As many would tell you, the Mai Tai is an excellent drink. With a wide variety of different styles, this cocktail has an interesting history, having gone through many variations created by random bartenders attempting to emulate the flavor of this secret and proprietary drink, of which the original stands on its’ own.
Despite all the debate over the Mai Tai, and the knockoffs, within Beachbum Berry Remixed (2010), the final word has been laid concerning a recipe of the Mai Tai, and its’ ingredients. Born of two types of rum, lime juice, orgeat, and curacao, the Mai Tai is truly befitting of its’ name, meaning “the best” in Tahitian (Berry 65). As a drink, it exemplifies the idea of Tiki drinks alongside the ever popular Zombie. Furthermore you can produce a wide range of flavors just by varying the type of rum(s) used. Unfortunately, many variations were created, most of which featured unnecessary juices, since this cocktail was proprietary to Trader Vic and the recipe went unpublished for an extensive period.
As a cocktail, there was contention about whether it was created by Harry Owens, Trader Vic, or Donn Beach; the most general consensus, especially after the court case in 1970, is that Trader Vic created the beverage in 1944 (Ibid 64). After creating a wonderful drink, many other bartenders throughout the world would try to emulate it, and not knowingly would create fabrications using various amounts of rums, juices and cordials, never actually recreating the true recipe (Ibid 65). Vic’s recipe was revealed in 1972 in his Bartender’s Guide, and is the staple recipe currently. Despite the fact that there is a consensus concerning the cocktail’s origin, the claim that Donn Beach made the drink, which Phoebe Beach calls the Mai Tai Swizzle, as a beverage created in 1933 is legitimate. Beach did make a drink called the Mai Tai, but it is hardly the same thing as Vic’s Mai Tai, and it is more similar to the knock off cocktails with that respect. Interestingly though,Vic’s Mai Tai has its’ roots in one of Donn’s drinks, specifically that of the QB Cooler (Ibid 67). The QB Cooler is a beverage which captures a similar flavor profile, and predates the Mai Tai; as such, it is quite possible that the cocktail was an offshoot, a variation, a play upon Donn’s drink.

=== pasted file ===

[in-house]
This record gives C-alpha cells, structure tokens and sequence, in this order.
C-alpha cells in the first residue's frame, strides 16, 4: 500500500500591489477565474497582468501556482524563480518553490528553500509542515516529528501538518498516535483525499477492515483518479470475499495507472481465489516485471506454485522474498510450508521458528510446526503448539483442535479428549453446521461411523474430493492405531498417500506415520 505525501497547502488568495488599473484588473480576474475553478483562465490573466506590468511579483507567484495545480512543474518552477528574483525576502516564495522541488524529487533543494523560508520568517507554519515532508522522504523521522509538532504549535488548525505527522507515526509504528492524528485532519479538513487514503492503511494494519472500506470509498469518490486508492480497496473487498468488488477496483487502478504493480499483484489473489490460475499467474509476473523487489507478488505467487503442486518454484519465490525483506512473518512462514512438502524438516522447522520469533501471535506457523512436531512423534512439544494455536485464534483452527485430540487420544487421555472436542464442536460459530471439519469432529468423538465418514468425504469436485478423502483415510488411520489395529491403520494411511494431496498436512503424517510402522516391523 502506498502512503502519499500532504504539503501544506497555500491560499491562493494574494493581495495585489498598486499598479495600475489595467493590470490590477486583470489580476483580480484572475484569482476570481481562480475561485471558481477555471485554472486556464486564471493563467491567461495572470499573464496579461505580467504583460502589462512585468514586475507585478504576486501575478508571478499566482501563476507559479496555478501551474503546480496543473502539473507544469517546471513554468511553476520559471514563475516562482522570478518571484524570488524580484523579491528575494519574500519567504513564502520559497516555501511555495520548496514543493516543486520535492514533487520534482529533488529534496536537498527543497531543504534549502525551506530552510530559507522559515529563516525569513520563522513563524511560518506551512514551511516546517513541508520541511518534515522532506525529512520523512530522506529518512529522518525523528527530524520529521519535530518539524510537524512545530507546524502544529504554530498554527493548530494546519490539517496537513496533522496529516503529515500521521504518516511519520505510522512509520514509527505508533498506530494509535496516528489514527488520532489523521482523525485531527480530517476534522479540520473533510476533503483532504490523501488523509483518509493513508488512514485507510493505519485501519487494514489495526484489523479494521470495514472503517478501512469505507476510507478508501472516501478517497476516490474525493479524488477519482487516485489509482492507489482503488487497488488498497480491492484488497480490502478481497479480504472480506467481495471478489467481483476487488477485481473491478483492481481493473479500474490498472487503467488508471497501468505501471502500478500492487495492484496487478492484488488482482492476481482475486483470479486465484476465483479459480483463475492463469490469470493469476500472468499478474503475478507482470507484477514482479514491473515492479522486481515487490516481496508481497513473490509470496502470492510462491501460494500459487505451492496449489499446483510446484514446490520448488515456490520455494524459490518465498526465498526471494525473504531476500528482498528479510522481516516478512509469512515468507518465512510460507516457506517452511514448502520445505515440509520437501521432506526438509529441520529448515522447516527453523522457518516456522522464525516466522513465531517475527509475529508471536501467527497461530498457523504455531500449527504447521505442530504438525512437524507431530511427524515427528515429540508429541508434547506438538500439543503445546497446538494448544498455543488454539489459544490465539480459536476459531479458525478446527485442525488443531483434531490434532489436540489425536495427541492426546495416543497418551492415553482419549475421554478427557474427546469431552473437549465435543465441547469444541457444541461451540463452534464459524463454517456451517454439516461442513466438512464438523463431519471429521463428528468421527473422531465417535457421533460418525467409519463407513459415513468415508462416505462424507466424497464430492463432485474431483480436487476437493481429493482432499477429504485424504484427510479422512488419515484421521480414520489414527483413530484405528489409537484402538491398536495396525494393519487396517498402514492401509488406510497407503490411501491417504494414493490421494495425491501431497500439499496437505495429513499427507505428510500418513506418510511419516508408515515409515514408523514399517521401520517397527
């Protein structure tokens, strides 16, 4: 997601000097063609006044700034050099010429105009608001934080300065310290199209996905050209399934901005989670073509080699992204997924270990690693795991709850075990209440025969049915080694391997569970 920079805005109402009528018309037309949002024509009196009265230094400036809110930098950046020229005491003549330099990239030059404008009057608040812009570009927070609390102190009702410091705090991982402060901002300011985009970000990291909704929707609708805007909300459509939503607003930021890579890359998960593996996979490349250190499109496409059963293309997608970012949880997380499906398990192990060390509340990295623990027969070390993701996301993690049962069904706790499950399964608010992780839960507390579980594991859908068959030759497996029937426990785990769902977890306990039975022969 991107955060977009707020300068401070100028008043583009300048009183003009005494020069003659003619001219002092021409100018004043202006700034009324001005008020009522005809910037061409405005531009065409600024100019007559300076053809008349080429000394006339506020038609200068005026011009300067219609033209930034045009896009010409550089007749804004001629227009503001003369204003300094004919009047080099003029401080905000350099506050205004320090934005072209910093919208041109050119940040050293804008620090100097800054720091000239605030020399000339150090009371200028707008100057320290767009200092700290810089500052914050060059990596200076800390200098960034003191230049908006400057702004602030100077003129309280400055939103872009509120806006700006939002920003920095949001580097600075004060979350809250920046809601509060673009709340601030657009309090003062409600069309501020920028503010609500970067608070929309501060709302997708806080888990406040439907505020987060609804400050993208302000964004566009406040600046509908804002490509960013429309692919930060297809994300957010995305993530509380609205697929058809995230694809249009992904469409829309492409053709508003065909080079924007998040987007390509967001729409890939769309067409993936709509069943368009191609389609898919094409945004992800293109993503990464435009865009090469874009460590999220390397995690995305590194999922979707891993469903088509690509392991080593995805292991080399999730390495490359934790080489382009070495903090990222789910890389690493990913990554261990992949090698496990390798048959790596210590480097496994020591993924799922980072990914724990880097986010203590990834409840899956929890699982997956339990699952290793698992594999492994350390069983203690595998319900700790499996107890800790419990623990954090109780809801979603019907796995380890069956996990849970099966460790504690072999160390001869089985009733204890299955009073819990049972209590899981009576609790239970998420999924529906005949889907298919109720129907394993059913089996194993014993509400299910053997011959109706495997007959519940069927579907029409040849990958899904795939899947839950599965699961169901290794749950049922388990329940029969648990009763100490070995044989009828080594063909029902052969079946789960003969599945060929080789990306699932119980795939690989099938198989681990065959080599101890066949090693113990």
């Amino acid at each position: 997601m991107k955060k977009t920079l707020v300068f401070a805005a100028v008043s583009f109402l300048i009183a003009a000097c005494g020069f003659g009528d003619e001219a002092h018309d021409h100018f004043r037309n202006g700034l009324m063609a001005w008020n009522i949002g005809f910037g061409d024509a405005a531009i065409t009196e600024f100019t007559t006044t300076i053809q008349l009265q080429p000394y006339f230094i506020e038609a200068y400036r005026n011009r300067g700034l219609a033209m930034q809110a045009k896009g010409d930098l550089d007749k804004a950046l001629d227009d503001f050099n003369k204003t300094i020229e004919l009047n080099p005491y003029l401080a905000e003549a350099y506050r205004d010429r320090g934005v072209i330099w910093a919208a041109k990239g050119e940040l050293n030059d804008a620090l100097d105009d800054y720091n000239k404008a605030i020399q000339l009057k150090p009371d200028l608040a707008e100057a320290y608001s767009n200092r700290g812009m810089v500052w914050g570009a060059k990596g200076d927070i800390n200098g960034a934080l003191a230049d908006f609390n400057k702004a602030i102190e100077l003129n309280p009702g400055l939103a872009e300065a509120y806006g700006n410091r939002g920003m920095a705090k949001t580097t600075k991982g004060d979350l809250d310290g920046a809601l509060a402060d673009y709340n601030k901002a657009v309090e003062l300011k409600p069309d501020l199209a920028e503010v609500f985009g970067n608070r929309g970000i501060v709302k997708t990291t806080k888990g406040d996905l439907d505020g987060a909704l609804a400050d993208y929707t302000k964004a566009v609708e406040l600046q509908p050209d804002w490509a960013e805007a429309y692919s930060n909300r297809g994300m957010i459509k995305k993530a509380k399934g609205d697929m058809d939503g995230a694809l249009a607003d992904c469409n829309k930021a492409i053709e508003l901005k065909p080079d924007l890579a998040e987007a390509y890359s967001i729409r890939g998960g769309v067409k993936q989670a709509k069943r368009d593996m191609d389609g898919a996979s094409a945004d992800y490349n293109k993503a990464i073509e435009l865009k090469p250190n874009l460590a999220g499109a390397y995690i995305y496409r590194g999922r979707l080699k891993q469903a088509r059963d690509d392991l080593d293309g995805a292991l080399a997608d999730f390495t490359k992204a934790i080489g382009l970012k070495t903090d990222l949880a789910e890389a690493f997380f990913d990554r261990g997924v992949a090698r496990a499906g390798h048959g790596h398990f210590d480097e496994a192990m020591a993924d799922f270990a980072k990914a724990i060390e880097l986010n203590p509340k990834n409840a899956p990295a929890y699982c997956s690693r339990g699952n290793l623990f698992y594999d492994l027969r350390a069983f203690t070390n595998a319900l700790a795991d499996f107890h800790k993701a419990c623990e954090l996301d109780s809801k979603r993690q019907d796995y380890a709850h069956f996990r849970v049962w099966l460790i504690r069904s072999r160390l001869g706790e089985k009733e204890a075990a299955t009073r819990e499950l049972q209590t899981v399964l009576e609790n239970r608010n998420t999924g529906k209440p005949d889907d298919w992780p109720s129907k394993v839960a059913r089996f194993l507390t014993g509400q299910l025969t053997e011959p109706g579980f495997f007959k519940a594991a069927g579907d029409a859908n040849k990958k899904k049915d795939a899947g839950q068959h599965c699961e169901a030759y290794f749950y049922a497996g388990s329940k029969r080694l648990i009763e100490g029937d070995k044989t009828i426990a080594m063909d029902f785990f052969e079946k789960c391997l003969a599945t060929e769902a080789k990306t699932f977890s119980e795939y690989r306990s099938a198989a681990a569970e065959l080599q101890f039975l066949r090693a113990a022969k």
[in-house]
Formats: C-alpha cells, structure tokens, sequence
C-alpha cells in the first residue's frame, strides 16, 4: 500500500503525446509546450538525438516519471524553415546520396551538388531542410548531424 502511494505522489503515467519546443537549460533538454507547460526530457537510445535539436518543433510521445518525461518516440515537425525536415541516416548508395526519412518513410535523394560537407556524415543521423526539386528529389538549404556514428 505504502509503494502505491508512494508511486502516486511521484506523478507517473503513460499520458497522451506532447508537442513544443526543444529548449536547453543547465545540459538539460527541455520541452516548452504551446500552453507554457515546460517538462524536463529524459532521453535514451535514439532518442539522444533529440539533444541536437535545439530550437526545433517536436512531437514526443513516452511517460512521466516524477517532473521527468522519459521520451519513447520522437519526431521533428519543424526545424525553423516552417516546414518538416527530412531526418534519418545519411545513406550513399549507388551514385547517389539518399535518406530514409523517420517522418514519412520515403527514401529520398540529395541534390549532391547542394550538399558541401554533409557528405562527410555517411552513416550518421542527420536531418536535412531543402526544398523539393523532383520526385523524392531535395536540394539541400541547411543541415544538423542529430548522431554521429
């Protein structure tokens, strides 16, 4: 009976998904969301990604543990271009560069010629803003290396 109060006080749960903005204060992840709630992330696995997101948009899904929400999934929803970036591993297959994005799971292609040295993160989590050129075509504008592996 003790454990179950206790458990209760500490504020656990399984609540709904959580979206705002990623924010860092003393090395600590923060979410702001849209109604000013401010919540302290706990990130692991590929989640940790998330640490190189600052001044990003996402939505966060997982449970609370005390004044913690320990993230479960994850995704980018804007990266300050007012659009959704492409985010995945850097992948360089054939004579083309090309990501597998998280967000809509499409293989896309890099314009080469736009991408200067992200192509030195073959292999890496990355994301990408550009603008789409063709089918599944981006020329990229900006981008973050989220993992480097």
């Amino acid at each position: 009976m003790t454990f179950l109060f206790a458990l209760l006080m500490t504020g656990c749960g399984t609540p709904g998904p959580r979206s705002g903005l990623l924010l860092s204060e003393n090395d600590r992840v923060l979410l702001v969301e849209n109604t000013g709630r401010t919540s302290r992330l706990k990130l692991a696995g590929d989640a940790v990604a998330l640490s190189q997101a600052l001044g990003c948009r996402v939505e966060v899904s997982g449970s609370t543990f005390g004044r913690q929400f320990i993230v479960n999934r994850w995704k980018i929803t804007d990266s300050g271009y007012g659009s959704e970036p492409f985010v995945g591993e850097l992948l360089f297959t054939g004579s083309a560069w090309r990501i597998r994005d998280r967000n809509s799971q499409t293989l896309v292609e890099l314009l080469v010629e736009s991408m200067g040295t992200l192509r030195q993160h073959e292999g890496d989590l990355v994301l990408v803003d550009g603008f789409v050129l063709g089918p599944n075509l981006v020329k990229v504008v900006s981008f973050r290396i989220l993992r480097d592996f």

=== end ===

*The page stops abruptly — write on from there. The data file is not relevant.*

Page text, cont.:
While I would normally try a cocktail with a bunch of different spirits to see what I prefer, Matt Robold has done my work for me (and most other people). His conclusion for a decent price point crossed with flavor Mai Tai after trying a bunch: Appleton 12 year and Clement VSOP (Robold). And I’m inclined to agree. Albeit, I have to admit I did not follow his recipe exactly, rather using a syncretism between his and the recipe given by Berry in his book. Furthermore, while the recipe calls for a curacao, and Robold uses Creole Shrubb, not having that readily available, I used some Gran Gala (or one could use Grand Marnier). Gala, which has a musky aroma, has some of the same smells as Creole Shrubb (at least to me), giving off aromas of spice and a similar characteristic muskiness. The other thing which I varied was the use of syrup; I changed out the simple syrup (originally the drink called for Rock Candy syrup) for demerara syrup which was a mighty fine addition to the drink, adding a nice depth of flavor (Curtis 229).